photo: Florence Ion / Gizmodo

I don’t have this problem with the Kishi. In fact, the most awkward part of the controller is putting it back together – the Kishi has a small latch that allows you to snap the controller together for carrying or storing in your bag. Because it’s a smaller controller, it takes up less room in my nightstand drawer than the Stratus+. Another advantage for gamers on the go.

The other awkward part of the SteelSeries Stratus+ is that my particular phone model is off center when in the expandable cradle since my volume and power buttons are on either side of the device. It’s the same problem with the gigantic Samsung Galaxy S22 Ultra, which has a power button almost exactly halfway up the case. When the phone is a little tight, the controller also tends to wobble towards the heavier part of the device, making handheld playtime feel unbalanced. The kishi does not have this problem.

Once you hold the phone in place, the Stratus+ connects via Bluetooth. It’s simple – long press the center button to pair a device. If you need to pair another device, long-press the pairing button and wait for the LED status lights to indicate that it is searching for new hardware. For this test, I paired the Stratus+ with my Android phone and my Windows PC.

Double duty game controller

A photo of the SteelSeries Stratus+

Once you put the phone in there, the SteelSeries Stratus+ can help you play everything from puzzle games to first-person shooters.
photo: Florence Ion / Gizmodo

As I mentioned earlier, what drew me to this Razer Kishi is that it becomes a part of the device once it’s snapped into place, essentially turning your phone into a handheld. That SteelSeries Stratus+ is not that kind of smartphone accessory. It is a controller first and a mobile phone control panel second. But that also means you can buy a double-duty controller for various compatible devices for $60, which is roughly the price of the Kishi.

I tried the Stratus+ with my OnePlus 9. I played the demo of Resident Evil Village on Google Stadia and the full version of Lumines on Amazon Luna. I also played Sonic the Hedgehog 2 on Android. As a side note, it’s not easy to find apps on the Google Play Store that allow controller input.

But once I got going, I found the Stratus+ to be a little stiff, especially when I press down on the joystick controllers. It was hard to press down with my thumbs without gripping the sides of the controller with my other fingers and preparing for the pressure. This led to squatting Resident Evil Village boring. The Kishi, on the other hand, has softer joysticks, and I didn’t feel like I had to shoot down to move my characters.

I also played To shine, one of my favorite puzzle games of all time, with Stratus+ using Amazon Luna. I played it for about half an hour with the Stratus+ on my Android device and then another half hour on my PC. The controller felt less stiff in a puzzle game, and so did I when battling against the endless barrage of blocks I had to line up. However, the Stratus+ requires me to rock it a bit on the sides, and because it’s a bit big for my hands, it’s difficult to make the kind of quick maneuvers needed to clear a row.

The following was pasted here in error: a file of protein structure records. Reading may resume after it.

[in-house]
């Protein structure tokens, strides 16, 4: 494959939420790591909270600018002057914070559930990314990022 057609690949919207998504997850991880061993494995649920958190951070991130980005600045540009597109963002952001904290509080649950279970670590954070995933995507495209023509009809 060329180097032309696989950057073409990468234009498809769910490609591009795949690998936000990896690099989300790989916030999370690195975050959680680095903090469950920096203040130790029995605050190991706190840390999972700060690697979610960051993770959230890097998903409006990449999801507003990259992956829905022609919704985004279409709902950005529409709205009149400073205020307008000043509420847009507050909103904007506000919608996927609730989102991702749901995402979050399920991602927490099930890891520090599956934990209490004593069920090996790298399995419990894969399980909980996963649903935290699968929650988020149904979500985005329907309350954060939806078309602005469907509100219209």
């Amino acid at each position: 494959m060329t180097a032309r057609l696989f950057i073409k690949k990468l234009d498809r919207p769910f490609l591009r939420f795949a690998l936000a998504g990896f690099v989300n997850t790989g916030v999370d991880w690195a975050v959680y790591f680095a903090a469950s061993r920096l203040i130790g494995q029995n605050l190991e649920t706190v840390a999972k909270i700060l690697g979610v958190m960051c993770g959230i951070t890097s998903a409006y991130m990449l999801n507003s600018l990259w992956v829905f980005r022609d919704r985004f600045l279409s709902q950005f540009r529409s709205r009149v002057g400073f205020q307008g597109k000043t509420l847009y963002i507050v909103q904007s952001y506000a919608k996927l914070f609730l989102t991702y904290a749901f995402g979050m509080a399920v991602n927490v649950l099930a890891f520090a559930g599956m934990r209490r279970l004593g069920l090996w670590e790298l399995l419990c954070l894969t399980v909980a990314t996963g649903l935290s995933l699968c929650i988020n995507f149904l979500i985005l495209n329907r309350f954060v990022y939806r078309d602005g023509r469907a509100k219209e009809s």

Lastly, I continued playing through Green Hill Zone sound 2, which only requires the D-Pad and one of the four letter keys. I didn’t mind playing the easier vintage games with the Stratus+, although I still preferred the Kishi.

I had more fun playing through the Luna and Stadia libraries after pairing the Stratus+ with my PC because I was able to articulate my hands more freely during playtime. I also really appreciated being able to physically tether the controller to my computer via USB-C instead of just relying on Bluetooth. But I don’t play PC games for a reason, and that’s because at the end of the day I want to be horizontal and nothing more. The Razer Kishi is much more attuned to this kind of lay-around playstyle, like the Nintendo Switch it mimics, while I’ve had a hard time with the Stratus+ because I’m still not sure about that mount.

Look at the form

A photo of the Stratus+ surrounded by other controllers and some books

After some time with the Stratus+ I realized that this is not the controller for me.
photo: Florence Ion / Gizmodo

The most important thing to consider when buying a smartphone controller is whether it’s something that entices you to set up your device for a gaming session. I like the SteelSeries Stratus+ because it’s cross-platform, but its form factor is too big for me, enough that I’m exhausted with the idea of ​​picking it up at the end of the day. I prefer the simplicity of the Razer Kishi, built to center the phone and the overall mobile experience, even if I can’t use it with other devices.